To her credit, the Eldest Sibling sought only to comfort Nevia, not reassure her, for there was no reassurance that could be offered, not after what Nevia had dreamt. When Nevia could speak again, the Eldest Sibling took her trembling hands. “Is there anything else you can tell me? Anything at all?”
Nevia searched her mind again, and squeezed her eyes shut, as if that would squeeze some hidden memory from the black knot in her mind. “Nothing, I’m sorry.” It seemed wrong for them to be sitting there, so wrong to be calmly discussing what he so terrified her, calmly discussing the end of the world.
She received a thin smile from her efforts, a grandmother’s smile. It made Nevia wonder if she would have been a grandmother by now, had things gone differently…best not to think about that. “Thank you for your wisdom, Mother Nevia.” The Eldest Sibling took a sip of her tea. “If you remember anything else, please let me know immediately. Ancestors’ Wisdom bless you, Mother.”
It was a dismissal. “And you, Eldest Sibling.” Nevia rose, clasped hands to the Eldest Sibling, and let herself out of the cell. Bother Crada awaited her outside, having returned from first gong. In the quiet sanctuary of the Eldest Sibling’s cell, Nevia had heard neither the gongs nor the prayers. He immediately clasped hands to her, taking in her pale and shaking countenance. “Are you not well, Mother?” he inquired, as if it weren’t obvious.
Returning his clasped hands only by force of habit after so many years amongst the siblings, Nevia shook her head. “Breakfast, Bother Crada. Maybe that will help.” As if simple food could help ward off the end of the world.
This brought a worry-tinged smile to Brother Crada’s round face. “Of course, Mother,” he said, gesturing her back down the corridor towards her own cell. “I think you will be pleased with what I have prepared for you. Why, it might nearly be good enough to actually make one glad to get out of bed each morning.”
Just his attitude alleviated some of Nevia’s numbness. “Brother Crada, if you dreamt the dreams with which I am cursed some nights, cold, plain gruel would be enough an excuse to get out of bed.” She even managed to say it with a smile, as wrong as it seemed to force her lips into such a configuration on this day.
At the door to Nevia’s cell, Brother Crada again opened the door for her, and let her inside, where her small writing table now bore a covered tray. Brother Crada leaned to the side while Mother Nevia settled herself in the flat, wooden stool, before removing the cover to reveal his creation.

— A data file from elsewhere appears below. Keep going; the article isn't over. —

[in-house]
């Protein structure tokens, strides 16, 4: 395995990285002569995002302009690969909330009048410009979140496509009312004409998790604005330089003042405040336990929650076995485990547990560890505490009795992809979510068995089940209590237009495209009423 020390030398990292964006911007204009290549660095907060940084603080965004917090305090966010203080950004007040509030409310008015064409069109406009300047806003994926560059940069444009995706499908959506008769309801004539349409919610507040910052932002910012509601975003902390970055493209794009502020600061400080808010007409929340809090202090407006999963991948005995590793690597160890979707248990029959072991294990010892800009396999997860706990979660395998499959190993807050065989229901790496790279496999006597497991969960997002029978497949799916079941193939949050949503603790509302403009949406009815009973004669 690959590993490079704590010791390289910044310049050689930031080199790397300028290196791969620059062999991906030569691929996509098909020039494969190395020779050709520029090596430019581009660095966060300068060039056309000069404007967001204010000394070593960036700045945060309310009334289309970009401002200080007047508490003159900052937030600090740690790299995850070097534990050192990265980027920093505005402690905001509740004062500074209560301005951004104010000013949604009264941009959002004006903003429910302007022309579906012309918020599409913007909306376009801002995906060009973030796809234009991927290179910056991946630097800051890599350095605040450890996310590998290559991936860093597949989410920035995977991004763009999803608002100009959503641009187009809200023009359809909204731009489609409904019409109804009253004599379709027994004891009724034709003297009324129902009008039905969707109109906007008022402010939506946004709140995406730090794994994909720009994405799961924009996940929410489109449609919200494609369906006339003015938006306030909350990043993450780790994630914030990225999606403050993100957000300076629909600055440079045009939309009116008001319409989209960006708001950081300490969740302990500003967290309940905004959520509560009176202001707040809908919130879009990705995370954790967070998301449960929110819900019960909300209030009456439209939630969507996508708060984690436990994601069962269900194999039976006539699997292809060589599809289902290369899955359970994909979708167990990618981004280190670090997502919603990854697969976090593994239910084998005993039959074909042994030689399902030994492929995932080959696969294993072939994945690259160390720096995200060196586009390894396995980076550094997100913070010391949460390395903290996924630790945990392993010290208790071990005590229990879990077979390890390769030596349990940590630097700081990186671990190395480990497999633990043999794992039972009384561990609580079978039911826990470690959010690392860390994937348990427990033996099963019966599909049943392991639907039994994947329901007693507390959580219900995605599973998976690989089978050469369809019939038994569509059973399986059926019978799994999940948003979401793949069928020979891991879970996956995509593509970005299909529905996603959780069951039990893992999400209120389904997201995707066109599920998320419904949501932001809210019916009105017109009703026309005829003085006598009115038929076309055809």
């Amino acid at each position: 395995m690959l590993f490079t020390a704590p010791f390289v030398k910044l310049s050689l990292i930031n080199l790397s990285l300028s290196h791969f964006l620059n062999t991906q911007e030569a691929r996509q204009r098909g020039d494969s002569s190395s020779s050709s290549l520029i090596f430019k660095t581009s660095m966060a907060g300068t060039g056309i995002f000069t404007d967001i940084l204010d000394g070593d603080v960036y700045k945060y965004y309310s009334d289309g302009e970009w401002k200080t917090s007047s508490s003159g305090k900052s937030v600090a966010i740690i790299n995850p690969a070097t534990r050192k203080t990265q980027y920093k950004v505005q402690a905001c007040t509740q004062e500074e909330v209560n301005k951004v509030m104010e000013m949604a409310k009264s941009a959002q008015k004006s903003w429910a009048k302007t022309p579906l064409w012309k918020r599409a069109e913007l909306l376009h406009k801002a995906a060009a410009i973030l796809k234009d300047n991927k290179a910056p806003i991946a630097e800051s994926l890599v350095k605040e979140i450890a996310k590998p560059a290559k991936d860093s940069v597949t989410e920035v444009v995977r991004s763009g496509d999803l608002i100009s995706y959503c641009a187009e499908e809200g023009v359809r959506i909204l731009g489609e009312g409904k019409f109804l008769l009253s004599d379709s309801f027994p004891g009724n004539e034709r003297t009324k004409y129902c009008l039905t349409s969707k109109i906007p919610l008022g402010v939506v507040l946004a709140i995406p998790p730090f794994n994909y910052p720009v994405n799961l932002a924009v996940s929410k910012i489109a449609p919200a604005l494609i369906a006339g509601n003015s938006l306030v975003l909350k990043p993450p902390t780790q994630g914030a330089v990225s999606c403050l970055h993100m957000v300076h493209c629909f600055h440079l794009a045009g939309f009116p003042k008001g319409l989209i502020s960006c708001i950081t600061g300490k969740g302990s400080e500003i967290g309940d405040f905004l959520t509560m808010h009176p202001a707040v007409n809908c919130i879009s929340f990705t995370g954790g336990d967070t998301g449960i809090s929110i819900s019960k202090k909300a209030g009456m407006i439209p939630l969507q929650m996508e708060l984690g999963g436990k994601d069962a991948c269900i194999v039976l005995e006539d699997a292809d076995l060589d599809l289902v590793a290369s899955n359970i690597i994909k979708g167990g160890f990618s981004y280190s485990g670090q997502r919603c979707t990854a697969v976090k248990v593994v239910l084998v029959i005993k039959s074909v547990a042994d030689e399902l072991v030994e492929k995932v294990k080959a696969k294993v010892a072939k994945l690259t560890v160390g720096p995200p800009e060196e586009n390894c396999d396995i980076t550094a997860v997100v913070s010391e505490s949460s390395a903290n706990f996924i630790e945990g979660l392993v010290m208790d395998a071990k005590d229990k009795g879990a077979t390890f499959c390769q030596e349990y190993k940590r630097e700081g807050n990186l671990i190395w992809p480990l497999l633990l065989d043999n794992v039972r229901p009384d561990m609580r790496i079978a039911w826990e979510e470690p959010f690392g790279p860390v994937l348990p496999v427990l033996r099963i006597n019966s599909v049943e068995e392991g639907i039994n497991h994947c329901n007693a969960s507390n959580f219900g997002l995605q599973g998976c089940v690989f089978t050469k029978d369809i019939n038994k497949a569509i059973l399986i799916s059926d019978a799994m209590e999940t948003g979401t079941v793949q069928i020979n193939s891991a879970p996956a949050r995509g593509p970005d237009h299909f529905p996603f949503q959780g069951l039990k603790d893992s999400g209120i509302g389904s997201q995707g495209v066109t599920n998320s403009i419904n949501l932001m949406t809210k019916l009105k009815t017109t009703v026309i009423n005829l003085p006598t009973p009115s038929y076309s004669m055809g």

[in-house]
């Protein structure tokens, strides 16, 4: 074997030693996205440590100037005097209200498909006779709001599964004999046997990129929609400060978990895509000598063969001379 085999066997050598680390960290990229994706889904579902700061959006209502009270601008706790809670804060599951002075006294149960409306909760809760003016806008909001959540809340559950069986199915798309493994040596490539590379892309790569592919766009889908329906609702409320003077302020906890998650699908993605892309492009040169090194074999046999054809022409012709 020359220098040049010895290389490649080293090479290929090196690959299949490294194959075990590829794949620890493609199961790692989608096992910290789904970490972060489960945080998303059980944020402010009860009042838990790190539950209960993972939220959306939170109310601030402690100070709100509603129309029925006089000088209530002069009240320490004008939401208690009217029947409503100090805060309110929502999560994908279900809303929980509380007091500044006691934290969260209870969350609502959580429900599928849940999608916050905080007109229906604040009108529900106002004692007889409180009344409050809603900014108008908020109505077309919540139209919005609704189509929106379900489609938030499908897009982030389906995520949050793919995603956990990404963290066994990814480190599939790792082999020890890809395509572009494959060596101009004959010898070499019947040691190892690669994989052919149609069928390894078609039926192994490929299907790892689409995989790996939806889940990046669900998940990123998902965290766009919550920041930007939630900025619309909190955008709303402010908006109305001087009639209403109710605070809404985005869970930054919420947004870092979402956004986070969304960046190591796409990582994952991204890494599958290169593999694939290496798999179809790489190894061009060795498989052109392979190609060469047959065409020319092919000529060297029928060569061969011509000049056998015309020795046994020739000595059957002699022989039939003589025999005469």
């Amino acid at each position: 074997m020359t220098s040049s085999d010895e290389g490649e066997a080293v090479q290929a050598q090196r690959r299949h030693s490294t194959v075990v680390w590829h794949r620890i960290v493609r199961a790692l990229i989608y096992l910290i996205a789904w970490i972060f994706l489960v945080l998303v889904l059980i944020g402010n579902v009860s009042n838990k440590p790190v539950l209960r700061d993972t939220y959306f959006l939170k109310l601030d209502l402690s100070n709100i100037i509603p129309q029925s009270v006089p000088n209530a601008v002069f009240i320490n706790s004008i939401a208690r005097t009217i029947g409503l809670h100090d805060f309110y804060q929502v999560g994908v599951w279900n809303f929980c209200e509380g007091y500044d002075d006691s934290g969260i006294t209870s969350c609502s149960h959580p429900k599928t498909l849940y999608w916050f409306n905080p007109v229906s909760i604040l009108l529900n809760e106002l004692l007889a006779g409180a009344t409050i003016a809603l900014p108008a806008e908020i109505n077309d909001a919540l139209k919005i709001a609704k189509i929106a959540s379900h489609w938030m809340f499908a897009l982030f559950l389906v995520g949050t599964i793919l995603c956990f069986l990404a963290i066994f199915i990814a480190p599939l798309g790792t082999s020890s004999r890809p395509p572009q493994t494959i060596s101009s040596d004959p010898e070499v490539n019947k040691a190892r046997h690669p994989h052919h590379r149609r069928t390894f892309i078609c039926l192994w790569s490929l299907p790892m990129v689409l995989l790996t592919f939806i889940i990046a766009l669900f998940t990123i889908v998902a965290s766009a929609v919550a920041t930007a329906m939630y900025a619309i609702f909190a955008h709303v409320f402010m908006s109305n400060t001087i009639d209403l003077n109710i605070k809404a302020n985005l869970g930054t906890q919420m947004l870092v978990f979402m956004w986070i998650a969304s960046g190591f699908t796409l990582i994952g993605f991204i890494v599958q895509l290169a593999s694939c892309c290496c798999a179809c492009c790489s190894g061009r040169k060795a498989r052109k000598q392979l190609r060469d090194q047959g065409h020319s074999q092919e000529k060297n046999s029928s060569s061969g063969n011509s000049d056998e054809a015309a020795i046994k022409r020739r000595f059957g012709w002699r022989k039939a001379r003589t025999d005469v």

“Salted hominy grits with pork butter, and spices cacao tea,” he announced, “with fresh pressed loaf.” He gestured to each in turn in their crude earthen vessels, as if he were the finest of chefs presenting an emperor and his attendants with their sumptuous meals, and favored Nevia with a bright smile. “I’m afraid that my own breakfast will not match yours, not nearly.”
That made Nevia feel a bit guilty about the feast he had prepared for her; though she was ostensibly more holy than the siblings, she was not obligated to follow the same strictures as they. She had, at first, but that had not lasted long. “Thank you, Brother Crada.” Her guilt did not last long in the face of the warm, comforting food, and as Brother Crada had predicted she found that, although it couldn’t completely shake her very true sense of impending doom, it did at least lift the cloud a little.
When she had finished the simple meal, though it was a cornucopia of flavors and a veritable feast by the standards of the Home, she nodded to Brother Crada, who collected the dishes again. “Is there anything else you’ll be needing this morning, Mother?” he asked, always so eager to please and serve her. If she had ever had a son, she would have hoped for him to be like Brother Crada…no, best not to think about that, it was too painful to go down that path of thoughts.
Nevia gave him a fond smile. “No, I think that you’ve already brought me everything I could need.”